Bridget Jones’s Baby has been a long time cooking. The last movie – the ropy The Edge of Reason – was 12 years ago, and talk of a third has been around since around 2009. Gestation was bumpy. Paul Feig and then Peter Cattaneo were on board to direct, but the role went to Sharon Maguire, who did the first one. In 2013, Colin Firth braced fans for a “long wait”, and the following year Hugh Grant said he was out, based on his dislike for Helen Fielding and David (One Day) Nicholls’s script.
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- Catherine Shoard
Looking back, it’s amusing to think that the casting of the very American Renée Zellweger as author Helen Fielding’s British heroine was such a bone of contention for fans when Bridget Jones’s Diary was released in 2001. That film kicked off Zellweger’s three-year dance with Oscar, culminating in a Supporting Actress win for Cold Mountain (her third consecutive nomination). Yet, in the years since, Zellweger’s profile has diminished, and her Oscar-winning performance is remembered more for her over-the-top accent than as a career highlight.
Instead, her role as neurotic self-professed “spinster” Bridget Jones remains one of Zellweger’s most indelible, in part since she reprised it for the ill-received sequel Bridget Jones: The Edge of Reason in 2004. However, now poised to return to the spotlight full-force after a six-year absence, Zellweger circles back to the character with Bridget Jones’s Baby, »
- Robert Yaniz Jr.
At Universal Pictures and Working Title Films Bridget Jones’s Baby lunch at Lotos Club, Savannah Guthrie moderated a discussion with stars Renée Zellweger and Colin Firth, director Sharon Maguire, producer Eric Fellner and Helen Fielding.
In Bridget Jones’s Baby, co-written by Fielding, Dan Mazer, and Emma Thompson, Mark Darcy's (Firth) competition for Bridget Jones (Zellweger), is Jack, an American dating website guru, played by Patrick Dempsey as a variation of a Disney prince. Jack comes across like the product of his own algorithms, the perfect light-as-air fantasy catalyst for the other two. If this film were directed by Stanley Donen or Vincente Minnelli, he would do magic tricks while dancing. »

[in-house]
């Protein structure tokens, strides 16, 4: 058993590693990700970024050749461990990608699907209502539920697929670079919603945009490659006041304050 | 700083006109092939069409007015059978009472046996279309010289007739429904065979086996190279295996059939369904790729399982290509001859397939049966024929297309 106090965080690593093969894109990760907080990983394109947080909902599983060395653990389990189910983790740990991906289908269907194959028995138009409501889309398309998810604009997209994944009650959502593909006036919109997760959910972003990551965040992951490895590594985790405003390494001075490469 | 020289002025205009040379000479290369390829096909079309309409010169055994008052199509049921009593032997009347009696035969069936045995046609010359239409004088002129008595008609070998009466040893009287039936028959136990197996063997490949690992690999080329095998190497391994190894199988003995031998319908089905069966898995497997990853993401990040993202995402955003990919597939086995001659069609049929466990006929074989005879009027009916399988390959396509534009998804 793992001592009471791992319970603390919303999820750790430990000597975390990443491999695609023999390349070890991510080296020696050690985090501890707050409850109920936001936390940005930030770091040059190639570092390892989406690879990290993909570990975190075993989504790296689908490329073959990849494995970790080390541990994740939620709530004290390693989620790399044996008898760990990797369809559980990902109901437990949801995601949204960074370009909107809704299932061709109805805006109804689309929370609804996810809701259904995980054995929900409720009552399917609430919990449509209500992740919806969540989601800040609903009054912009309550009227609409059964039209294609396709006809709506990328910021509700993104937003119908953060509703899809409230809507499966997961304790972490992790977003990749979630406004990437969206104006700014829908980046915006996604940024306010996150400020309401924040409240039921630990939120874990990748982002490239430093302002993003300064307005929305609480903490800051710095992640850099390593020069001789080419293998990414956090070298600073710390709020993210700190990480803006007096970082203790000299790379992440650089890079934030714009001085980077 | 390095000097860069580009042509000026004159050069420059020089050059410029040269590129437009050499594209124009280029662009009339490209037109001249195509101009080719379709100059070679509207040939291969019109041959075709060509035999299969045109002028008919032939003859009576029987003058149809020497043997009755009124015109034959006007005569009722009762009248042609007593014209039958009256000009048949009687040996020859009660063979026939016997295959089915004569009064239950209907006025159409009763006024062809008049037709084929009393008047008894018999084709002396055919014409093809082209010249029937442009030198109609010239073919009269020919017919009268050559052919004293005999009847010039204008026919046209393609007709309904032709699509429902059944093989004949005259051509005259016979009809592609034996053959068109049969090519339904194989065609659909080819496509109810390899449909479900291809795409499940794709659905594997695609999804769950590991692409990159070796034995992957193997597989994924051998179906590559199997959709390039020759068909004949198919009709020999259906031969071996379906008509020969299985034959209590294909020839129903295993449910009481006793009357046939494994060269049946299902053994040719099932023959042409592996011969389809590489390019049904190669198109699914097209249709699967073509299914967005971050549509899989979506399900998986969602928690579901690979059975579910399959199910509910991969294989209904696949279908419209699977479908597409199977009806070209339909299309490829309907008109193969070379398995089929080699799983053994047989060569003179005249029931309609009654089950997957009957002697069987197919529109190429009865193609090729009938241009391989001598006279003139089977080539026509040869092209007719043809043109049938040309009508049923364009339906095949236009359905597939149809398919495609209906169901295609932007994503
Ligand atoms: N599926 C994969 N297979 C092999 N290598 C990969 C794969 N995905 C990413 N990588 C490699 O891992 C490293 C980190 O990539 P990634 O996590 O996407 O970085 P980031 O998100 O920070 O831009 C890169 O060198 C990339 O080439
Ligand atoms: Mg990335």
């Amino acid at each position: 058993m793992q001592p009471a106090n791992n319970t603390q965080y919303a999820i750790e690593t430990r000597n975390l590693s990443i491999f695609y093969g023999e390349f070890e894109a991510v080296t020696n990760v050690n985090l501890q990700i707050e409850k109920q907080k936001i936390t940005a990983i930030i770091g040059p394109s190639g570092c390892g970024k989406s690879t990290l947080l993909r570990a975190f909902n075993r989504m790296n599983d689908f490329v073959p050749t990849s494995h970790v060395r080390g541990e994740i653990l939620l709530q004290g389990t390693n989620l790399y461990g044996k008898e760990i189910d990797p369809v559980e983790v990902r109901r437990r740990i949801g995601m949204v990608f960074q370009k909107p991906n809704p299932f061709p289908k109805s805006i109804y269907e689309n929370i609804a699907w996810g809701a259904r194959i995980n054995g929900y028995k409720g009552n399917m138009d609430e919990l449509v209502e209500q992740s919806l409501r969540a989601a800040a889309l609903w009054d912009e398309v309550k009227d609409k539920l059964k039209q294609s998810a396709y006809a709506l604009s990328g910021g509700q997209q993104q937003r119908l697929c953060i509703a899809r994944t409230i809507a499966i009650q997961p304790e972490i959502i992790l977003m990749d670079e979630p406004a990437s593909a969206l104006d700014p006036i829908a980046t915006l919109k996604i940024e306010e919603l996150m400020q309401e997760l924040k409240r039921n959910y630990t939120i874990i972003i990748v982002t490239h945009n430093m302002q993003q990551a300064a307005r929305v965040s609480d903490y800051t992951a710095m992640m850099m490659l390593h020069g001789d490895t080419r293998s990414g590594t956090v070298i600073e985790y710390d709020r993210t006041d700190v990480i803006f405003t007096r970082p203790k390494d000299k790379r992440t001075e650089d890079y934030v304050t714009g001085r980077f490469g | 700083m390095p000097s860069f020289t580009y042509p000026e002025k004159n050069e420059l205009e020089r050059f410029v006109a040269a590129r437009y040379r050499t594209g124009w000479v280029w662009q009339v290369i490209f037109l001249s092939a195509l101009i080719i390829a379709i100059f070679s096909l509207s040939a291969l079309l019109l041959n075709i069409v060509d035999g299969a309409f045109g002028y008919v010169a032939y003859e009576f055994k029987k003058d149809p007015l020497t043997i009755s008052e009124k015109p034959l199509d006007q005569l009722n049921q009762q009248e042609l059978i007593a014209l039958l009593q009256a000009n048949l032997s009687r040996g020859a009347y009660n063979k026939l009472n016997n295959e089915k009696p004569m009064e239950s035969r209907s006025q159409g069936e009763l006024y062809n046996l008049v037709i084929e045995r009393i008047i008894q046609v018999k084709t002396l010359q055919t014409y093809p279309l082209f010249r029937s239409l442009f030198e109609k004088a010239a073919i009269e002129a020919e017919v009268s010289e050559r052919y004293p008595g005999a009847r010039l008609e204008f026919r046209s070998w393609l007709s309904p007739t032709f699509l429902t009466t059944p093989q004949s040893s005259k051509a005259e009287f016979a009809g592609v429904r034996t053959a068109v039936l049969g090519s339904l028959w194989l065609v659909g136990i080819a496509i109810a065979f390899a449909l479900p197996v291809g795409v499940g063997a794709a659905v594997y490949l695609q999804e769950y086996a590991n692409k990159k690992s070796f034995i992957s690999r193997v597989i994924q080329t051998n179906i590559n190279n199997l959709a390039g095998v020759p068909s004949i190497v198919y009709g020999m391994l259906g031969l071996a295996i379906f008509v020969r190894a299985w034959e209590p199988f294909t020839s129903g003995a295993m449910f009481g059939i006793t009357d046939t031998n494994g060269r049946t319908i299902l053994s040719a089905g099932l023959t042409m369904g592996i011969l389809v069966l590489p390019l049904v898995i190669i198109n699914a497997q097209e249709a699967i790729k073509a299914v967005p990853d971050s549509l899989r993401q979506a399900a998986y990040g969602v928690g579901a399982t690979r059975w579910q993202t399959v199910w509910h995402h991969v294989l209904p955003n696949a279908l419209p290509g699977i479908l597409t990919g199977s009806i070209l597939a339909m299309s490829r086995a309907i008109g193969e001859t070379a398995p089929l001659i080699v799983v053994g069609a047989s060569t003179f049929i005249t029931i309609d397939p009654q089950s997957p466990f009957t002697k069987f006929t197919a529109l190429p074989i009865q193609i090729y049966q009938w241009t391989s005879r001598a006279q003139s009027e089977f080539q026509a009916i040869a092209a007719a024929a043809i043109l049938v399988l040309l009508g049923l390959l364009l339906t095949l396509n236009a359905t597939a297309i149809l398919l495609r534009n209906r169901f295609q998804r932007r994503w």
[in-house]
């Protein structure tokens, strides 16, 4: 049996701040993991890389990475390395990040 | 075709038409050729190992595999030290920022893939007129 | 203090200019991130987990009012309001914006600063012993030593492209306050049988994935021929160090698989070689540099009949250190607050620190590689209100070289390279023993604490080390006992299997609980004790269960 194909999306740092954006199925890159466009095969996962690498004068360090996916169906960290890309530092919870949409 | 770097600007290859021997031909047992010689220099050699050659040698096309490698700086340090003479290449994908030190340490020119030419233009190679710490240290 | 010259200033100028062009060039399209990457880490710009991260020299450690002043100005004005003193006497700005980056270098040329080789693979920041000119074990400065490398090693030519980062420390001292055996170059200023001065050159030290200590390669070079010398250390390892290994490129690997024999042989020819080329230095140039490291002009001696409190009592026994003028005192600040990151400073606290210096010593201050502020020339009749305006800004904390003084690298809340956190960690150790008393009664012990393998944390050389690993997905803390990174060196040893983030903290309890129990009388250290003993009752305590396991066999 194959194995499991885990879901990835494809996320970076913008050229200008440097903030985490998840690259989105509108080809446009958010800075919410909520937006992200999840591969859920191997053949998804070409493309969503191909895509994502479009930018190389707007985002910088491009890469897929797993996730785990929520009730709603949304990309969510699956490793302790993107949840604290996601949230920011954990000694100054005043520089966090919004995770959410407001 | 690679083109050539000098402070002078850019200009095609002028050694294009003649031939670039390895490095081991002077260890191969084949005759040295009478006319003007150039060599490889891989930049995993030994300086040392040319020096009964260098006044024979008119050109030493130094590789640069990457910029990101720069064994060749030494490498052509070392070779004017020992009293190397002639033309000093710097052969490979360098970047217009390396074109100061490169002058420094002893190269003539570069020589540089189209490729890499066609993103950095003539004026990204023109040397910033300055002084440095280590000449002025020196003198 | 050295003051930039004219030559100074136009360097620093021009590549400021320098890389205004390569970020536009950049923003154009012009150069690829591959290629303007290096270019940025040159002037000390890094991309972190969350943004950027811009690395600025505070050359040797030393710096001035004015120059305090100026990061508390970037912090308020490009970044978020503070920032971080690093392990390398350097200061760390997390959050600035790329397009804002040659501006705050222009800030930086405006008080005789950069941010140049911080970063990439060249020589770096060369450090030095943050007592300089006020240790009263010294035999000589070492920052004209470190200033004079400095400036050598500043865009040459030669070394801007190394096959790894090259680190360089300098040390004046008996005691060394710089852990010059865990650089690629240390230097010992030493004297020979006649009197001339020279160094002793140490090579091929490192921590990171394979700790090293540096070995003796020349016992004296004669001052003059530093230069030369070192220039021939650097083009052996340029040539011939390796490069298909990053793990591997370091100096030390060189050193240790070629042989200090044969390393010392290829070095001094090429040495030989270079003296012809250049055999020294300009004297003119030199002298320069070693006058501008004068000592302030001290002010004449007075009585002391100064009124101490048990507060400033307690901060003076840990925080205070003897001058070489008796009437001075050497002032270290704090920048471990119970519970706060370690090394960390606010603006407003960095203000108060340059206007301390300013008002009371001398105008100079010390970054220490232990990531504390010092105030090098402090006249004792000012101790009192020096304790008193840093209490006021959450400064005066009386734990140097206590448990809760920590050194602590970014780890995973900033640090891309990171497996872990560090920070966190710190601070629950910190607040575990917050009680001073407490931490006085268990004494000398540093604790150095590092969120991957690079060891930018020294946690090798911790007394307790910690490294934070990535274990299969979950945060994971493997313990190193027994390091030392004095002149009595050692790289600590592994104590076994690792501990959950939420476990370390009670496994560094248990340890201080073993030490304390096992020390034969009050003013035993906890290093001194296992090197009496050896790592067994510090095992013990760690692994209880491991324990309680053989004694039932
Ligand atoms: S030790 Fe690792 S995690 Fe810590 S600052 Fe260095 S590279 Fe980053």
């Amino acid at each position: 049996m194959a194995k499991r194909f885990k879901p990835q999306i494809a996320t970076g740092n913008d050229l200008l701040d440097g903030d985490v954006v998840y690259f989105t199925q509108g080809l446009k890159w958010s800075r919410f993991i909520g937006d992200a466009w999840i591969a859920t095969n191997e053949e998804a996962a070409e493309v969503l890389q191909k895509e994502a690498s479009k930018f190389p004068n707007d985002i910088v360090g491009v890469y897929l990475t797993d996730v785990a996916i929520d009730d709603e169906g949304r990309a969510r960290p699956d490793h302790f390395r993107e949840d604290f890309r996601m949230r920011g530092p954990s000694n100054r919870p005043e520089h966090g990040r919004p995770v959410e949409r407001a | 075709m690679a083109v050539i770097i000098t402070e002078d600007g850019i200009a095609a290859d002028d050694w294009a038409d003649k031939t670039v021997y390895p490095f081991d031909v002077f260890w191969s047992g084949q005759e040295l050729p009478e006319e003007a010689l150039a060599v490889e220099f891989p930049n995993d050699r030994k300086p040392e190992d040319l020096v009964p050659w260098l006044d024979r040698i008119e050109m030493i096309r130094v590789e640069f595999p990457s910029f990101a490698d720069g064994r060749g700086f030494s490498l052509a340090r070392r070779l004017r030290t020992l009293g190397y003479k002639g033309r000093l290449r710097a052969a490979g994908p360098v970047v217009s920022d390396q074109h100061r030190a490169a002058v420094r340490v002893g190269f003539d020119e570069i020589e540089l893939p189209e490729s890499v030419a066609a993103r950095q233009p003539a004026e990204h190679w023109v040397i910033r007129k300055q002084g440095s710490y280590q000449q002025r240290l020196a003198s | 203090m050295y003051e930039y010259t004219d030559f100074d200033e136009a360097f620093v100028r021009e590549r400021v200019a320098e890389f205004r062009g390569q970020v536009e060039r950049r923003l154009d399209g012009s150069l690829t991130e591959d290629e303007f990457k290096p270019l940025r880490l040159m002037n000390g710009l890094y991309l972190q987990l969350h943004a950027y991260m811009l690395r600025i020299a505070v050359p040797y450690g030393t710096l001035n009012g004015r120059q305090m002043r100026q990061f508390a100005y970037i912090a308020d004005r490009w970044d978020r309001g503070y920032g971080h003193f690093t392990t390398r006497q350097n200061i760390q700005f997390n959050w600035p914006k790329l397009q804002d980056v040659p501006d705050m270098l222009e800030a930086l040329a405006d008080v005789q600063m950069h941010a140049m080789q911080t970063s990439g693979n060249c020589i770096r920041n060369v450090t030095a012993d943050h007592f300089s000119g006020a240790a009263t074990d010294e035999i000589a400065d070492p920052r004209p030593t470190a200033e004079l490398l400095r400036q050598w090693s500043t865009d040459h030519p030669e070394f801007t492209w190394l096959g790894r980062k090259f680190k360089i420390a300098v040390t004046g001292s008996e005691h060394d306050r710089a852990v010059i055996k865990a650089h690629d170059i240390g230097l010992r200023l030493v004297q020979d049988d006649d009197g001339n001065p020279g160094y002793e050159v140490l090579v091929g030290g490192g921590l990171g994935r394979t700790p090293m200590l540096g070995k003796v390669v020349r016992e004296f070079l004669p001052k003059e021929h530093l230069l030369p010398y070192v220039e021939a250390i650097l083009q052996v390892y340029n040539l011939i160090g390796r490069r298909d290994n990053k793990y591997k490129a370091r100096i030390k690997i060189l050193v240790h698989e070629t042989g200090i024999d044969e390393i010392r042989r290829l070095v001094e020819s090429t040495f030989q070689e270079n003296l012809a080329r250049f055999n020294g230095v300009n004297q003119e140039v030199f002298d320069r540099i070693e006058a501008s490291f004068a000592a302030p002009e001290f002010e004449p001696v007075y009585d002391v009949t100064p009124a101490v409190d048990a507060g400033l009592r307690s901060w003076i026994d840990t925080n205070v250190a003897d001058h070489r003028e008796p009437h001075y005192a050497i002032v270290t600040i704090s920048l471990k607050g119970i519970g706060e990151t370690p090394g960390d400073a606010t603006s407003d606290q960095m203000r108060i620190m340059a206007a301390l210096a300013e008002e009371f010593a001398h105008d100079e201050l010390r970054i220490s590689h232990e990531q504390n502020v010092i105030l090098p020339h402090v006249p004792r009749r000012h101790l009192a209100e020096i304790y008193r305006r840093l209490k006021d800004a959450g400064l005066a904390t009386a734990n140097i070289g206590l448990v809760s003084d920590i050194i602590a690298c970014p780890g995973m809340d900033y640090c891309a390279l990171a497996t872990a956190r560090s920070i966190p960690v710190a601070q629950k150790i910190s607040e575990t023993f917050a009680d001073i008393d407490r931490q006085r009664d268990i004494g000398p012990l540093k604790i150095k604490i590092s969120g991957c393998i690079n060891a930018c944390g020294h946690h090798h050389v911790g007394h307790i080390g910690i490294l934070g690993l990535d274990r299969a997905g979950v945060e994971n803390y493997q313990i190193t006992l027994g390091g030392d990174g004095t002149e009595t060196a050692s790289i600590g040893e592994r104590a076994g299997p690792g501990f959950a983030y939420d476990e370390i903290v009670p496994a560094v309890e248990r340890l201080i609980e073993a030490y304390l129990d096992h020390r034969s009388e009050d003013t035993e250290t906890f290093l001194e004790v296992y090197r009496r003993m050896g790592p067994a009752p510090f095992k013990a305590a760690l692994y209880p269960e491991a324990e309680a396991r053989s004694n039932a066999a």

- Anne-Katrin Titze
Bridget Jones is a goddess. At least she was in 2001, when Texas-born Renée Zellweger introduced author Helen Fielding's weight-obsessed, love-starved, accident-prone British singleton to the screen in Bridget Jones' Diary. Zellweger deservedly nabbed an Oscar nomination as Best Actress; award talk evaporated, however, for the 2004 sequel Bridget Jones: The Edge of Reason. The actress was back juggling her affections for snobbish barrister Mark Darcy (Colin Firth) and her caddish boss Daniel Cleaver (Hugh Grant). But the follow-up played like it'd been attacked by a charisma-killing virus. And so for a dozen years, »
Bridget Jones’s Baby, the third movie in the series based on Helen Fielding’s comic novels, is the kind of sequel that wants to get a laugh by firing up a song cue before the credits even roll. The song in question is “All By Myself,” used in the first Bridget Jones film, but Baby has plenty of others to choose from. Sure enough, it switches to a different kind of gag tune shortly after a few bars, having Bridget (Renée Zellweger) jump around her apartment to the strains of, yes, “Jump Around” by House Of Pain.
Relying heavily on soundtrack cuts chosen almost exclusively from wedding-reception songs and easy-listening hits is a Bridget Jones series signature, along with glacial pacing and poorly staged slapstick. Baby eases up on the latter, and in doing so immediately outclasses the wretched second film, 2004’s Bridget Jones: The Edge Of Reason ...
- Jesse Hassenger
Lovable, accident-prone Brit, Bridget Jones, trying to figure out who fathered her unborn child is a return to the charm of the original “Bridget Jones’s Diary” — and away from the silliness of 2004 sequel “Edge of Reason.” “Bridget Jones’s Baby” received a solid 83 percent on Rotten Tomatoes as most critics found Renée Zellweger‘s 12-year hiatus from the role based on Helen Fielding’s novels didn’t stop her from returning in a blaze of glory — and raucous laughter. TheWrap’s movie critic Jason Solomon said Zellweger “still delivers choice comic expressions and re-creates a much loved, lived-in character. »
- Rasha Ali
There’s an unassuming charm to 2001’s “Bridget Jones’s Diary,” one that turned a relatively average rom-com into one of the most beloved chick flicks of the past decade. Sure, the jokes were broad, the set-ups were obvious and the love scenes were schmaltzy, but there was a purity to its lovesick convictions. Based on Helen Fielding’s bestselling novel of the same name, inspired loosely by Jane Austen’s “Pride and Prejudice,” it was anchored with love and care by Renee Zellweger’s winning, Oscar-nominated lead performance and Sharon Maguire’s gently assured direction.
Continue reading ‘Bridget Jones’s Baby’ Brings Back The Charm Of The Original Movie [Review] at The Playlist. »
- Will Ashton